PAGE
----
Tuesday, January 10, 2012

Uproar over new Lego Friends sets

So, I've been hearing (well, mostly reading online.. and making myself) a lot of fussing especially from mostly Adult Fans of Lego (aka AFOL) about the new Lego brand "Friends" line that is targeted specifically at girls (read what you may into the fact that my biggest problem with it is NOT the gender stereotyping of the activities presented - my biggest issue has to do with functionality of the humanoid figurines. I've always been much more of a nerd than a feminist.). Even given that, I was still surprised to get the following email from change.org - and really bothered by the level of inaccuracy in the claims they make about the product. It concerns me because now I will be questioning the veracity of the claims they make about much more important issues than children's toys (though, as a sociologist-in-training specifically interested in child development and symbolic interactionism, toys are a VERY important issue to me - ESPECIALLY those that are targeted specifically to one traditional stereotype subset of gender).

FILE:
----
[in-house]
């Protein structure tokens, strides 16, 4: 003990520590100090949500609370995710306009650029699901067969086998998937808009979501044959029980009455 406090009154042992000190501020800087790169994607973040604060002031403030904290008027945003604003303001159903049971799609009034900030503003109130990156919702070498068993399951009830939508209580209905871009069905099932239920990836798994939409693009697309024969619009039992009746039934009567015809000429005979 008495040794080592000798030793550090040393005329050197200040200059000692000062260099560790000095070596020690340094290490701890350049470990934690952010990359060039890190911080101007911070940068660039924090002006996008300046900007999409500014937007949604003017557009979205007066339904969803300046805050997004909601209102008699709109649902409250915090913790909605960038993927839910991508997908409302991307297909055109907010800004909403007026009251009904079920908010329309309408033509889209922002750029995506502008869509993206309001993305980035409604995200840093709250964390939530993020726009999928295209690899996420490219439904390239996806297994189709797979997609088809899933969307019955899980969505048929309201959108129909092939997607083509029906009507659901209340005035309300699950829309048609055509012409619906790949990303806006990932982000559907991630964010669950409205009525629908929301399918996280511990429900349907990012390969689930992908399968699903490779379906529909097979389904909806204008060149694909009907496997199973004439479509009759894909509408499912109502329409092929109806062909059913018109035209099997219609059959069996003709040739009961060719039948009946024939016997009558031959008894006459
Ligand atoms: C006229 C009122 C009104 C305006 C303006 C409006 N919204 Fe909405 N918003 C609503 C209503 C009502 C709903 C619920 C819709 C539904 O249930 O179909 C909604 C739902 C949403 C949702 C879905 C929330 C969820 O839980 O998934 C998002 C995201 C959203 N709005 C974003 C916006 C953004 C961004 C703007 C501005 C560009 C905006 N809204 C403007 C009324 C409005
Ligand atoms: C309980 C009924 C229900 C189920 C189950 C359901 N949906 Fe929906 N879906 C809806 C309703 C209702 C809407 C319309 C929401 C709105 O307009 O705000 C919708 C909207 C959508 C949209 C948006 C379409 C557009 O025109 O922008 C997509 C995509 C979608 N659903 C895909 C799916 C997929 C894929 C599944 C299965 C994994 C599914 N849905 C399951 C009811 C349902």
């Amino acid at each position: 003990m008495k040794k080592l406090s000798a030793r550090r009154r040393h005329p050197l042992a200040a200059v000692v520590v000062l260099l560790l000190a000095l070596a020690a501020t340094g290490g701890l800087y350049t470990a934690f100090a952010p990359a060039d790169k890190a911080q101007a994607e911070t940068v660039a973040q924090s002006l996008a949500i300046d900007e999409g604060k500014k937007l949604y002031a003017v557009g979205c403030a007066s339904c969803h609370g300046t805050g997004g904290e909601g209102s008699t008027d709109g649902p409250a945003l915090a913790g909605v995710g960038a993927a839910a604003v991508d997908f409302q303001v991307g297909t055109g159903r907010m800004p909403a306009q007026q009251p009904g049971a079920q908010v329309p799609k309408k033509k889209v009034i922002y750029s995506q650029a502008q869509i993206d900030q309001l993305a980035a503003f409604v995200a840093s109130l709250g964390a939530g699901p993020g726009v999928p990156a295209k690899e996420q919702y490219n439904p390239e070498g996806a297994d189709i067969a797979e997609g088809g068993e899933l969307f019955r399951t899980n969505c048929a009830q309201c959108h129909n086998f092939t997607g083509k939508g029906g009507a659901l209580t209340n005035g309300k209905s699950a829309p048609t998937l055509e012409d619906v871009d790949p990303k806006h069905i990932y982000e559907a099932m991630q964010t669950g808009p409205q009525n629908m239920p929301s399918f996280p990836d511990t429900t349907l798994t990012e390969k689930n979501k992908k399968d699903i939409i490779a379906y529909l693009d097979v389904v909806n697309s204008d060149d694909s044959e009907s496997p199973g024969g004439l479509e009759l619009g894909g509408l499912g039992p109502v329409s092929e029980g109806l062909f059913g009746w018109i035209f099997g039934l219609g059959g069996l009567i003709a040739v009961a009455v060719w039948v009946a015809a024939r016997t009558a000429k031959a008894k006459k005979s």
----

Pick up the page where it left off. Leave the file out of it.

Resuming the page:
The text of the email was:

Tell LEGO: Stop marketing sexist toys to girls
Sign the Petition

Dear Ahmie,

Iconic toy brand LEGO recently launched a new line of toys meant just for girls -- but two young women, Bailey Shoemaker-Richards and Stephanie Cole, think the products are unfairly "dumbed down" for girls.

The new line is called LadyFigs, and it's made up ofbusty, pastel-colored figurines that come with interests like shopping, hair-dressing, and lounging at the beach. The uninspired toys even come with pre-assembled environments -- so there is no assembly (or imagination) required.

Bailey and Stephanie say they're frustrated that LEGO is pushing outdated gender roles on girls and cheating them of the opportunity to build and discover. So they took to the internet, blogging about what they call the new "Barbielicious" LEGOs andpetitioning the toy company to lose the sexist LadyFigs line and go back to empowering both boys and girls with its original products. Click here to sign Bailey and Stephanie's petition today.